Breaking Barriers in STEM
An interdisciplinary and intersectional initiative which aims to address Equality, Diversity, and Inclusion in STEM. The event Through the Looking Glass: Breaking Barriers in STEM launched the initiative and from this four themed working groups were formed. This initiative will culminate with a knowledge exchange event in Spring 2022.
EVENT: Through the Looking Glass: Breaking Barriers in STEM
The event, organised by SULSA ECR representatives, took place online on 28th October 2020 and comprised of a webinar and breakout discussion groups. MSP Richard Lochhead opened the webinar followed by presentations from four exceptional early career researchers in life sciences, chemistry, and engineering. The webinar was followed by discussion groups focusing on four main themes: Decolonising the Curriculum, The Leaky Pipeline, Expanding Our Reach, and Mental Health and Wellbeing.
Key Outcomes and Ongoing Activity
Cross-Pool Working Groups
This project is now running with four working groups comprising academics from across disciplines and career stages. These groups cover four key themes:
- Decolonising STEM
- The Leaky Pipeline
- Expanding Our Reach
- Mental Health and Wellbeing.
Each group is led by a Research Pool representative from SULSA (Scottish Universities Life Science Alliance), ScotCHEM (Scottish Universities Chemistry Research Pool), SINAPSE (Scottish Imaging Network: A Platform for Scientific Excellence), and SICSA (Scottish Informatics and Computer Sciences Alliance).
These groups will aim to assess the current landscape and determine where they can add value, within their designated topic, through cross-University collaboration. All groups will come together quarterly and present their progress at our knowledge exchange event Down the Rabbit Hole: Breaking Barriers in STEM 2.0.
UPCOMING EVENT: Down the Rabbit Hole: Breaking Barriers in STEM 2.0
Date: Friday 29th April 2022
Time: 12:00 – 15:30
Location: Pollock Halls, University of Edinburgh
After the success of our Breaking Barriers in STEM: Through the Looking Glass event in 2020, SULSA, alongside Research Pools ScotCHEM, SICSA, and SINAPSE created working groups to address the following EDI issues:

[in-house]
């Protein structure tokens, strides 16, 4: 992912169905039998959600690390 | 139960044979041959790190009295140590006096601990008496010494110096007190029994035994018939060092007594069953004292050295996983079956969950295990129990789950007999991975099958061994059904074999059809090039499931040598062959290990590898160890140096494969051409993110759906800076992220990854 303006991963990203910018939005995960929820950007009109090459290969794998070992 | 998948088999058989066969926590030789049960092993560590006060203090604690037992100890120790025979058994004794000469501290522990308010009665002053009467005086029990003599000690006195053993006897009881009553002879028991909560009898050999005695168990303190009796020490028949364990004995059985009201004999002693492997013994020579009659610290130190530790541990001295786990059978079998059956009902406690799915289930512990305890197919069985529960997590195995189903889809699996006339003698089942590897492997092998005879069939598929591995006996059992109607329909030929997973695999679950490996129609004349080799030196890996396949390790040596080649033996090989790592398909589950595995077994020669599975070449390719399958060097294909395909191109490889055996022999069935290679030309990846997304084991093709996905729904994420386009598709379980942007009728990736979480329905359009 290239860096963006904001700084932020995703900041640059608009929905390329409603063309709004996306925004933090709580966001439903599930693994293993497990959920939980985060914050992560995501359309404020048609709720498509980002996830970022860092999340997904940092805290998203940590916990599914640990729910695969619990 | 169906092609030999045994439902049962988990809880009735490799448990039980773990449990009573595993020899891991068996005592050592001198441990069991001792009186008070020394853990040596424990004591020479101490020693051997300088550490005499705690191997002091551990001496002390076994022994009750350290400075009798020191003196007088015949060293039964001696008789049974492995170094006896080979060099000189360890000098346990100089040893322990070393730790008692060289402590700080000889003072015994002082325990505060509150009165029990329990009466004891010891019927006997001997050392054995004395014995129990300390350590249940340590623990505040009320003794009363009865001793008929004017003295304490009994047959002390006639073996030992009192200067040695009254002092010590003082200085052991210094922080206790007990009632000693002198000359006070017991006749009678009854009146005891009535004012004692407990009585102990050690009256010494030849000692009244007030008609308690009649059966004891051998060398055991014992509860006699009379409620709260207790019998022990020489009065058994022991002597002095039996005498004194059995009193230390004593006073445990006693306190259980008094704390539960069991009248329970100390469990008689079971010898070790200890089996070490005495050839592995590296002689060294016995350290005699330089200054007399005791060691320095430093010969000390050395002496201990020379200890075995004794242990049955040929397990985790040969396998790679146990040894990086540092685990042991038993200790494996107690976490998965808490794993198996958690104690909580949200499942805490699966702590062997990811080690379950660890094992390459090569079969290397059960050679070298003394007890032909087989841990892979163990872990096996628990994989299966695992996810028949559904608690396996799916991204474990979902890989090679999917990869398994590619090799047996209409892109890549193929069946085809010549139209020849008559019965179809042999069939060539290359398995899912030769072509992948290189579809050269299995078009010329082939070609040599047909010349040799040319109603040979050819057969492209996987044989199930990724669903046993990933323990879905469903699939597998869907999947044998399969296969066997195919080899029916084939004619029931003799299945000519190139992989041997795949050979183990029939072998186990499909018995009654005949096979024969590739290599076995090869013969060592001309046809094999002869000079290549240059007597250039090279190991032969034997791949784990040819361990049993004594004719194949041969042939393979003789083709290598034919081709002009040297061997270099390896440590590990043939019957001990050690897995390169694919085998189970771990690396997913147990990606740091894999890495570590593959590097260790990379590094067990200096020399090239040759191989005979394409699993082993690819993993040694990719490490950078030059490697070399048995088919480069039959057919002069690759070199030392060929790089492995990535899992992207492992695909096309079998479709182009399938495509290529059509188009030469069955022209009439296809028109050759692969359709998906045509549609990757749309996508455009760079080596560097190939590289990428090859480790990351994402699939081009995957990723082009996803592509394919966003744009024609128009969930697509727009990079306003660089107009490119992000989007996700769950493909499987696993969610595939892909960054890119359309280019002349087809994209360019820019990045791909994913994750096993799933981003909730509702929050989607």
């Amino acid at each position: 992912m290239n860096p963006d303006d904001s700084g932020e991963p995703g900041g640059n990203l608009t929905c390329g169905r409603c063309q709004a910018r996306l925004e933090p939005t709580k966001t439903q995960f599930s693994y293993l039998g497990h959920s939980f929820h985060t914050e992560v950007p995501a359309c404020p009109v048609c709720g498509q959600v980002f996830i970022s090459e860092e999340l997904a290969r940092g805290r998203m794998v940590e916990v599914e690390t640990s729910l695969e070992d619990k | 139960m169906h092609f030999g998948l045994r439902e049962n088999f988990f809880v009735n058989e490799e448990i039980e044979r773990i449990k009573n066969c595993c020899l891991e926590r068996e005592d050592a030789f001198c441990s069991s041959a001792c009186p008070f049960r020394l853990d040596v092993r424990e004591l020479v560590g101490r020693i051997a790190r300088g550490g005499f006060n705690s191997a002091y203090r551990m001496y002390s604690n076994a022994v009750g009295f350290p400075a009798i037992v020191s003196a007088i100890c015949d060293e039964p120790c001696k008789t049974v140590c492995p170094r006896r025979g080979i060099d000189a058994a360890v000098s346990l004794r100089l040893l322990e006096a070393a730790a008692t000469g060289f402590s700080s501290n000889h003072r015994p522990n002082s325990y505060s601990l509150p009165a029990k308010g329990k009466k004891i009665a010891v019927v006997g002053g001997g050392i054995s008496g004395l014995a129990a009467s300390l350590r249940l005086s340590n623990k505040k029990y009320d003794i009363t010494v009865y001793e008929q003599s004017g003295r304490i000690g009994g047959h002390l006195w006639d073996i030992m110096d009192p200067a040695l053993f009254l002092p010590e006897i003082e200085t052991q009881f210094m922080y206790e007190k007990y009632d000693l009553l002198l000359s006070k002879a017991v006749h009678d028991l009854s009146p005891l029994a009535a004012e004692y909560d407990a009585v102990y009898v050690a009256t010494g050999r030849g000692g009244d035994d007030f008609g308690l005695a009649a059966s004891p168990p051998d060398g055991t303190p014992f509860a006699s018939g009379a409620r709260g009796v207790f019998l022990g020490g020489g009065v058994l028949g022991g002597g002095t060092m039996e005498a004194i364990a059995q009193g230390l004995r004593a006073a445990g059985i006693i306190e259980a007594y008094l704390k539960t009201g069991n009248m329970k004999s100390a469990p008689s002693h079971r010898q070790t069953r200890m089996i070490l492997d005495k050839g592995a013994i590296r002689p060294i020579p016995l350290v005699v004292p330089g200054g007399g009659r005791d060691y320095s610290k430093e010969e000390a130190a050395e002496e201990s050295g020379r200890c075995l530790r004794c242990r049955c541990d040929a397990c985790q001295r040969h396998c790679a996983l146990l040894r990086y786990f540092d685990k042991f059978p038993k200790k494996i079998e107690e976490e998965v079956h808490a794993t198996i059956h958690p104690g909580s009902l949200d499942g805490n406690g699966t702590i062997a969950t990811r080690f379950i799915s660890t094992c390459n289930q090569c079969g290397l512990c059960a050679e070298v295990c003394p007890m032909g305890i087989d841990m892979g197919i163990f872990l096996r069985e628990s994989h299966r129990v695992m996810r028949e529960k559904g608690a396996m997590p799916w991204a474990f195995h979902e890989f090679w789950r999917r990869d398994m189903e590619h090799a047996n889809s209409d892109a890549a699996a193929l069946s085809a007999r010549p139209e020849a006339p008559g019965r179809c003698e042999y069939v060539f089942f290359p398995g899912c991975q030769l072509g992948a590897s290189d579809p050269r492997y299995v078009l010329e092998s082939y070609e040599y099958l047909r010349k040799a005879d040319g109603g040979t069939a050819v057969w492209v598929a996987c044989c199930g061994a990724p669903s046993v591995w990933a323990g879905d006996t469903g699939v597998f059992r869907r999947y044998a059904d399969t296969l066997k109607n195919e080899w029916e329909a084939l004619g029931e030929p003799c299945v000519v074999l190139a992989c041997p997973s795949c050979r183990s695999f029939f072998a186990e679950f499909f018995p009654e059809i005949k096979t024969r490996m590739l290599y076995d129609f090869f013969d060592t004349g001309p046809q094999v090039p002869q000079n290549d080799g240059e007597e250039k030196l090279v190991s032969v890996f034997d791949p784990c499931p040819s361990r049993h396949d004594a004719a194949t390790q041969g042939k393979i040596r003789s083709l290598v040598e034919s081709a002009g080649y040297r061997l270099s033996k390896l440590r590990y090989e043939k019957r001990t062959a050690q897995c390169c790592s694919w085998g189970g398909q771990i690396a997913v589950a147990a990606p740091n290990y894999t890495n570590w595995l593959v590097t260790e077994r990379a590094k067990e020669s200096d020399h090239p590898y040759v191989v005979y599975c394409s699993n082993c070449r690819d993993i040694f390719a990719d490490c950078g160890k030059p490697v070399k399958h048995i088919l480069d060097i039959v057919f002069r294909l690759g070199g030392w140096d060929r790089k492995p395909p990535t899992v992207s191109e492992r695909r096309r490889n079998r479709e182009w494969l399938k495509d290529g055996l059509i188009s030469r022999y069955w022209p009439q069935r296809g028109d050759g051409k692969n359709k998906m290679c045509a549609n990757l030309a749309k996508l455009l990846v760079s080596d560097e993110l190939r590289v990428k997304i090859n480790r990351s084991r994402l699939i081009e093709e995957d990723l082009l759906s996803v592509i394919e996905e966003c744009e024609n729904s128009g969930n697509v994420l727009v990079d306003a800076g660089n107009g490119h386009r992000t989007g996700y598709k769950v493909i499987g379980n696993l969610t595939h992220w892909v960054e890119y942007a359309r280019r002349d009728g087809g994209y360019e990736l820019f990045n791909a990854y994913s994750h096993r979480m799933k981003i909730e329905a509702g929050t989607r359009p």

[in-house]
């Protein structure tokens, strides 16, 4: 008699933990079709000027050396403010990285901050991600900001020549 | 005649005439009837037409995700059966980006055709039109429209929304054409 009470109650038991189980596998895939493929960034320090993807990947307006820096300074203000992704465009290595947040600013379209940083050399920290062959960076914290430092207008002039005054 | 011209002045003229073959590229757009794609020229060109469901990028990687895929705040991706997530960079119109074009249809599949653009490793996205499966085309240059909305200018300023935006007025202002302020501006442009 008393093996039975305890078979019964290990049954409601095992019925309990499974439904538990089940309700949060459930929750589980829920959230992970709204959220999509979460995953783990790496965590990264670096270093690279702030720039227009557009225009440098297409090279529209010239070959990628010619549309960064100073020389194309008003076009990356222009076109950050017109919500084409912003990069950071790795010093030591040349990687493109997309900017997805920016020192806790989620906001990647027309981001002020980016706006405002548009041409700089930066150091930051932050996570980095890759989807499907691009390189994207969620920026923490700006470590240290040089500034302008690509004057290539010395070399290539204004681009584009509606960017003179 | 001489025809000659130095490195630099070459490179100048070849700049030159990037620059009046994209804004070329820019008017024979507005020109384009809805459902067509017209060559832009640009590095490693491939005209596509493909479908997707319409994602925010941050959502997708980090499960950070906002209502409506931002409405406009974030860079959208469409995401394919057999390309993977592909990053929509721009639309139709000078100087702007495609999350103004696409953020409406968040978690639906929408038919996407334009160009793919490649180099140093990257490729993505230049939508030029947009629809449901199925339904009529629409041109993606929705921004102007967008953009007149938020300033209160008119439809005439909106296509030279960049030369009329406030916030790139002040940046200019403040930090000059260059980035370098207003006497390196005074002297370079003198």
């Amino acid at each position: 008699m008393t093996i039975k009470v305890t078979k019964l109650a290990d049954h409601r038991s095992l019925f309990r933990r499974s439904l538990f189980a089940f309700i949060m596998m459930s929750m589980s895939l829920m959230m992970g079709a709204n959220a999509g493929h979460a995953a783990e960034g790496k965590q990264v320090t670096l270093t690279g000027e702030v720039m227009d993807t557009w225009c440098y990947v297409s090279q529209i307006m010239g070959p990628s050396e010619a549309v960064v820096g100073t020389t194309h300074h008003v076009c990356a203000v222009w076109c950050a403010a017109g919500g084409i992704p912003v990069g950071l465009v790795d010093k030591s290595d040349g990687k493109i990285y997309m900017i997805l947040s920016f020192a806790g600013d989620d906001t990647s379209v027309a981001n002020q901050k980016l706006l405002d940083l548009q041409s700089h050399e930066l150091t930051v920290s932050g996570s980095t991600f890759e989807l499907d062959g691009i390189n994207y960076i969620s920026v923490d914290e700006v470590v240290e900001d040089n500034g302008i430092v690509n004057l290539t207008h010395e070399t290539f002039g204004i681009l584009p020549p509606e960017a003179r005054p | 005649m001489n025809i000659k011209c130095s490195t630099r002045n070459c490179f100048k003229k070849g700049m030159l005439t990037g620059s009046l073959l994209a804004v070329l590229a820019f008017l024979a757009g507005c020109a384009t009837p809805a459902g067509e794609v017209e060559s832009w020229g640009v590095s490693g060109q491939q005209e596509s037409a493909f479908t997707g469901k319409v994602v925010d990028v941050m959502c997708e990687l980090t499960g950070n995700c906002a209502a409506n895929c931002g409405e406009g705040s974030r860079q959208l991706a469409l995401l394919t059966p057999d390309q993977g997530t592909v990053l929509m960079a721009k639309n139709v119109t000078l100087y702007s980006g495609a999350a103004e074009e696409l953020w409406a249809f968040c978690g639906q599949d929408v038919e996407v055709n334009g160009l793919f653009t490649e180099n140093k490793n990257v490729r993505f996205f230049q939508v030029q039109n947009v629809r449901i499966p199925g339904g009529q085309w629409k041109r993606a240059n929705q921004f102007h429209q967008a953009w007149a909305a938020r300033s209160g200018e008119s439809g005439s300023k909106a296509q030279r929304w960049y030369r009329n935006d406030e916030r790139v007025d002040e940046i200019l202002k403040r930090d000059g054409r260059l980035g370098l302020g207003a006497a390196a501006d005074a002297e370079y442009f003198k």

- Mental Health and Wellbeing
- Decolonising STEM
- Expanding Our Reach (International Support)
- The Leaky Pipeline
On behalf of these groups, we would like to invite you to Breaking Barriers in STEM: Down the Rabbit Hole, an EDI knowledge-exchange. This event will begin at 12:00 pm with a networking lunch followed by talks from organisations working to resolve issues in each thematic area between 1:30-3:30 pm.
The networking lunch will be held in an exhibition space so we invite your EDI committee to host a stall during this time to provide information on EDI activities happening on your campus.
We want this event to bring those passionate about EDI together to share ideas and experiences in tackling some of the barriers and how collectively, we can make STEM a place where everyone is welcome.
For more information please contact: Alison.Hughes@glasgow.ac.uk
SULSA’s Through the Looking Glass: Breaking Barriers in STEM Art Competition asked the question – what does an inclusive and diverse environment look like to you?
We welcomed creations from all formats and are delighted to present the winning entry and runner up.
by Roxanna Munir
PhD Researcher, Glasgow Caledonian University
“The central figure is composed of numerous skin tones layered by palette knife, highlighting the broad diversity in science across the world. The layers work in unison to compose a single person, indicating the connectivity and collaborative aspects of science. There are subtle suggestions of glasses, a hearing aid and piercings again supposed to indicate the broad reach and accessibility of science. The person is surrounded by stereotypical vintage science illustrations to indicate both the broad definition of science (as it ultimately encompasses all things) and highlighting the “beginnings” as we have now progressed to digital imaging. The colours behind the figure hint at a rainbow, to signify LGBT+ inclusion in science too. Lastly, the artwork being imaged on a mirror is to ultimately indicate that anyone, anywhere is part of science in their own way, as we encounter it in everyday life – everywhere!”
‘Daddy is trying to write his astrobiology lecture’
by Dr Nicholas Tucker
Senior Lecturer in Molecular Microbiology, University of Strathclyde
“Many of us have had to juggle work and childcare during our scientific careers, but the SARS-CoV-2 pandemic has blended our home and work lives like never before. I was looking after my 6 month old son Peter whilst preparing to record an astrobiology lecture and he was obsessed with what I was up to. Mercifully, the sticky finger marks on my laptop screen don’t show up on Zoom.”
This runner up prize was sponsored by ScotCHEM